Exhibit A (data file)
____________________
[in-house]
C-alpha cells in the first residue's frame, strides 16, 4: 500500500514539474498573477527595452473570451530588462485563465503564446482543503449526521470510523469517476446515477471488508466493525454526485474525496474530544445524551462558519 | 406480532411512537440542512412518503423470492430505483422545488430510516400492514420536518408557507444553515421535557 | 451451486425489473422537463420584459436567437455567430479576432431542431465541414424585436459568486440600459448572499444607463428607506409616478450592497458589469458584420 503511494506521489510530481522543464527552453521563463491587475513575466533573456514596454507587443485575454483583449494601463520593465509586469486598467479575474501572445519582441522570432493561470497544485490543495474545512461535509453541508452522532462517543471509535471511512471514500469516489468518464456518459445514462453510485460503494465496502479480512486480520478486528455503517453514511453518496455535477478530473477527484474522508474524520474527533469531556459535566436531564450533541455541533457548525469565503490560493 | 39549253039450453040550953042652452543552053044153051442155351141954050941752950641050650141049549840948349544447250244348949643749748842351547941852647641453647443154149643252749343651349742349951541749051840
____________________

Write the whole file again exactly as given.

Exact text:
[in-house]
C-alpha cells in the first residue's frame, strides 16, 4: 500500500514539474498573477527595452473570451530588462485563465503564446482543503449526521470510523469517476446515477471488508466493525454526485474525496474530544445524551462558519 | 406480532411512537440542512412518503423470492430505483422545488430510516400492514420536518408557507444553515421535557 | 451451486425489473422537463420584459436567437455567430479576432431542431465541414424585436459568486440600459448572499444607463428607506409616478450592497458589469458584420 503511494506521489510530481522543464527552453521563463491587475513575466533573456514596454507587443485575454483583449494601463520593465509586469486598467479575474501572445519582441522570432493561470497544485490543495474545512461535509453541508452522532462517543471509535471511512471514500469516489468518464456518459445514462453510485460503494465496502479480512486480520478486528455503517453514511453518496455535477478530473477527484474522508474524520474527533469531556459535566436531564450533541455541533457548525469565503490560493 | 39549253039450453040550953042652452543552053044153051442155351141954050941752950641050650141049549840948349544447250244348949643749748842351547941852647641453647443154149643252749343651349742349951541749051840